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IETF 96 Hackathon

The Internet Engineering Task Force (IETF) is holding a Hackathon to encourage developers to discuss, collaborate and develop utilities, ideas, sample code and solutions that show practical implementations of IETF standards.

When: Saturday July 16, 2016 and Sunday July 17, 2016

Where: Intercontinental Berlin (Potsdam III)

Signup for the Hackathon here: Hackathon Registration

View the list of Hackathon Attendees: Attendees

Keep up to date by subscribing to

The Hackathon is free to attend.

Agenda (subject to change)

  Saturday, July 16
      09:00: Room opens - Pastries and coffee
      09:00: Posters of all technologies on display
      09:30: Hackathon kickoff 
      09:45: Form Teams
      12:30: Lunch
      15:30: Afternoon break - Snacks provided
      18:30: Progress check and sharing
      19:00: Dinner
      22:00: Room closes and is locked
  Sunday, July 17
      09:00: Room opens - Pastries and coffee 
      12:30: Lunch 
      13:30: Hacking stops, prepare brief presentation of project
      14:00: Project presentation to other participants and judges
      15:00: Recap and suggestions for improvements
      15:30: Awards presented, prizes given
      16:00: Hackathon ends

For your planning purposes, be aware that we will also have:

  • Space reserved in the IETF Lounge throughout the week of IETF, July 18-22, for people to gather and collaborate on hackathon activities
  • A table at Bits-N-Bites on Thursday, July 21, for hackathon participants to share their projects with the IETF community at large

Meeting Materials

  • Prep Call, Wednesday, July 6, 2016, 7:00 am (San Francisco, GMT-07:00)
  • Presentations can be accessed from the IETF Hackathon Materials
  • Code can be accessed from IETF Hackathon Github or from links provided for within project descriptions below.
    • Request to be added to IETF Github organization by sending your Github ID to Charles Eckel
  • Presentations of Project Results - Recording
  • Follow Teams through Hackathon and Bit-n-Bites - Video

Technologies Included in Hackathon (more can be added)


  • Champion(s)
    • Susan Hares
    • volunteers: Don Fedyk, Edwin Cordiero, and others
  • Project(s): I2RS RIB and L3 Topology Models
    • Goals:
      • Implementation of I2RS RIB and L3 Topology drafts in Quagga over Ubuntu 14.04 (without notifications),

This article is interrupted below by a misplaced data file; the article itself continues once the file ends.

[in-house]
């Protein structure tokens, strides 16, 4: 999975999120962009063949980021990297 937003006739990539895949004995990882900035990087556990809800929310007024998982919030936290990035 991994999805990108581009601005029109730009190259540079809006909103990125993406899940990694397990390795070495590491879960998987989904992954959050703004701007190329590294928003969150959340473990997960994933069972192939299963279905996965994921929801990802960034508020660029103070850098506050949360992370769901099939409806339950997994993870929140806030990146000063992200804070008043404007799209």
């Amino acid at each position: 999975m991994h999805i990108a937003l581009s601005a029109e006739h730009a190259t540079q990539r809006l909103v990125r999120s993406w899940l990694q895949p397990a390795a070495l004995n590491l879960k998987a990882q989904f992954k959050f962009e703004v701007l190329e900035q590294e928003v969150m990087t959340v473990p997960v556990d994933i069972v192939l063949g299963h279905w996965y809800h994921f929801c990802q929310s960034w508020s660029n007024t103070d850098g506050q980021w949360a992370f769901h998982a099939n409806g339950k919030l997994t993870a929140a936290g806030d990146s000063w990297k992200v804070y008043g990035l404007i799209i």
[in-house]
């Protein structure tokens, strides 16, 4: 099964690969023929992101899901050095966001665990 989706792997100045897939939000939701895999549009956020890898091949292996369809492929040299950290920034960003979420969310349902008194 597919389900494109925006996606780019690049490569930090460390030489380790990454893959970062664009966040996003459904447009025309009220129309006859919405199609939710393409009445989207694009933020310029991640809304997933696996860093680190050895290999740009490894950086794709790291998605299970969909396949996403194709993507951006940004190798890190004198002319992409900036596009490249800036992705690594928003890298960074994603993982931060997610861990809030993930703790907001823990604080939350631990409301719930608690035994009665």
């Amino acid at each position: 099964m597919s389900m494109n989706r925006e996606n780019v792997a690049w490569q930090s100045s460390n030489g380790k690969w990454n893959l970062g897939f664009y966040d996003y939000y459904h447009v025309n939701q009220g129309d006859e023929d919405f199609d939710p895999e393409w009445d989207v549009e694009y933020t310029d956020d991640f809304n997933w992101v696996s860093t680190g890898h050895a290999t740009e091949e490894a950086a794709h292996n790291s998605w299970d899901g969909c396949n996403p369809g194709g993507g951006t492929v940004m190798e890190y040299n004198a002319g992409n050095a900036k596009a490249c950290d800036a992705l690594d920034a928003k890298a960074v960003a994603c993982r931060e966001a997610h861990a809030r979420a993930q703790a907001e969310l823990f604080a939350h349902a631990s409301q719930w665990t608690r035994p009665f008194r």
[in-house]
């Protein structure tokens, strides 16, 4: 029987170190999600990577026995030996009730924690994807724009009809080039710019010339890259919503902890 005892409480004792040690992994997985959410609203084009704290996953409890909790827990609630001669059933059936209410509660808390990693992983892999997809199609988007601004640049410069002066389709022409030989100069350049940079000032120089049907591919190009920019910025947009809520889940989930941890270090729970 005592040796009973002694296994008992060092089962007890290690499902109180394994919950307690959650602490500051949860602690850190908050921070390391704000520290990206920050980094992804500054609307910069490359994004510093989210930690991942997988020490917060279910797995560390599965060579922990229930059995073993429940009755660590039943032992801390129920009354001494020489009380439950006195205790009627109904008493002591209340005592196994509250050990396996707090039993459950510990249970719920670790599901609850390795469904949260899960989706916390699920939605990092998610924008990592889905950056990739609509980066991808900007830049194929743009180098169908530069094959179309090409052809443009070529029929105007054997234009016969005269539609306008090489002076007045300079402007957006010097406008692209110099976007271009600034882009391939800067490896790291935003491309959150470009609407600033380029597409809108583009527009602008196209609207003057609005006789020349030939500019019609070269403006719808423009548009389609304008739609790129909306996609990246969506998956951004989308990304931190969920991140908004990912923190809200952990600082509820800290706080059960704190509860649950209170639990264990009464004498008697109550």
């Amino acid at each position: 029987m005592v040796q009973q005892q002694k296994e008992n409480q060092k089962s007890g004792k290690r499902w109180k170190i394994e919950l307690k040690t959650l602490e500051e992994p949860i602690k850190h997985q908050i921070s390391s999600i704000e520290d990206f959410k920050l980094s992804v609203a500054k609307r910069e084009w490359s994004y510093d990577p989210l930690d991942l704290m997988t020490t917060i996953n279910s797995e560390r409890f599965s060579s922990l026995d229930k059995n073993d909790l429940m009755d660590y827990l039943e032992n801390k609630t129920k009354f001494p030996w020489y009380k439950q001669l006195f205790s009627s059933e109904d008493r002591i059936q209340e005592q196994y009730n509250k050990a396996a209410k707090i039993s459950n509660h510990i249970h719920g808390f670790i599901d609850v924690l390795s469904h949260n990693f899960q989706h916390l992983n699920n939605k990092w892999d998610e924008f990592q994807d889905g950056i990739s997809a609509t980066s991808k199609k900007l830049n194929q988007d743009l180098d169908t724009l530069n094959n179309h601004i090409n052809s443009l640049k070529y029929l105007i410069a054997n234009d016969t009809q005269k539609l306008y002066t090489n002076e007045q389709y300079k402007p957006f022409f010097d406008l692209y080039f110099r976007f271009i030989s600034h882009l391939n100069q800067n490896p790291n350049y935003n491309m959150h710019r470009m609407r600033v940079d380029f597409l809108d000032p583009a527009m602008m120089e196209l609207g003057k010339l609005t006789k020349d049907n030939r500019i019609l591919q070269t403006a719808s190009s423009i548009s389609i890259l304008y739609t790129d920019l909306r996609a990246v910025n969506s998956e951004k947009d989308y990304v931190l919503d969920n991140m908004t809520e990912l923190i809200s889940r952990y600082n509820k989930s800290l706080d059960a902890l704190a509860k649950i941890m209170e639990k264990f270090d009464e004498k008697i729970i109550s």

• Create application programs that query and utilize I2RS NETCONF/RESTCONF interface on ubuntu 14.04,
      • Add notifications to I2RS RIB and L3 topology drafts
      • Add traceability to I2RS RIB and L3 Topology drafts
      • Create virtual package (minnet + ubuntu + code above) that users can work)
      • Port package to ONOS and ODL.
    • ONOS code repository:
    • Code base be provided before IETF
      • Confd deltas for I2RS support (cisco dev/net source for netconf deamon)
      • Quagga with i2rsd (handles RIB and L3 Topologies)
      • yumaproc-cli binary integrated with I2RS Yang modules (RIB, L3 Topology)
      • ubuntu only + virtual package kits for testing
    • Can you hellp with: : application ideas/code, being a tester, alternate netconf/restconf open source, quagga coding


  • Champion(s)
  • Volunteers
    • Satish K, Haomian Xheng, Victor Lopez, Yan Boyuan, Wang Wei etc
  • Remote
    • Manuela
  • Project(s)
    • ACTN (Abstraction and Control of TE network)
      • Setup a hierarchy of controllers
      • Project 1 - Extend for multi-destination option ( i.e. selection of an endpoint from a possible list)
      • Project 2 - Survivability Analysis
    • For this project(s) we would be using ONOS platform
    • Detailed information at -

PCE based Central Control

  • Champion(s)
  • Volunteers
    • Oscar, Diego, Dan King
  • Remote
    • TBD
  • Project(s)
    • PCE based Central Control
      • also known as PCECC
      • Use PCEP as an SBI
      • Extend PCECC for Label DB synchronization optimization
    • PCEP over TLS (PCEPS)
      • TBD
    • For this project(s) we would be using ONOS platform
    • Code repository to be used - GitHub
    • Detailed information at -


  • Champion(s)
  • Volunteers
    • Dong Jie, Gaurav Agarwal, Oscar, Jeff Tantsura, Alessio Giorgetti
  • Remote
    • TBD
  • Project(s)
    • BGP-LS
      • Support for Segment Routing (SR) in BGP-LS
    • BGP-Flowspec
      • RPD in BGP-Flowspec
    • For all the projects we would be using ONOS platform
    • Detailed information at -
    • Exporting topology learned from network via BGP-LS to a NBI using IETF Topology yang models
      • Oscar (Telefonica)



  • Champion(s)
    • Dan York
    • Allison Mankin
    • Sara Dickinson
    • Melinda Shore
    • Willem Toorop
    • Tim Wicinski
    • Rick Lamb
  • Project(s)
    • Applications that use DNSSEC, DANE and DNS privacy via getdns (Python,node.js, or C)
    • TLS and DNS interfaces, including but not limited to the TLS DNS chain extension
    • Completion and interop of edns keep-alive implementations (getdns, unbound, others) and testing of connection management by servers
    • RFC 5011 implementation and testing in getdns
    • Universal Acceptance review of getdns
    • Continued work on other projects from Hackathon 95
    • Make BIND work with smartcards without patches (Rick Lamb)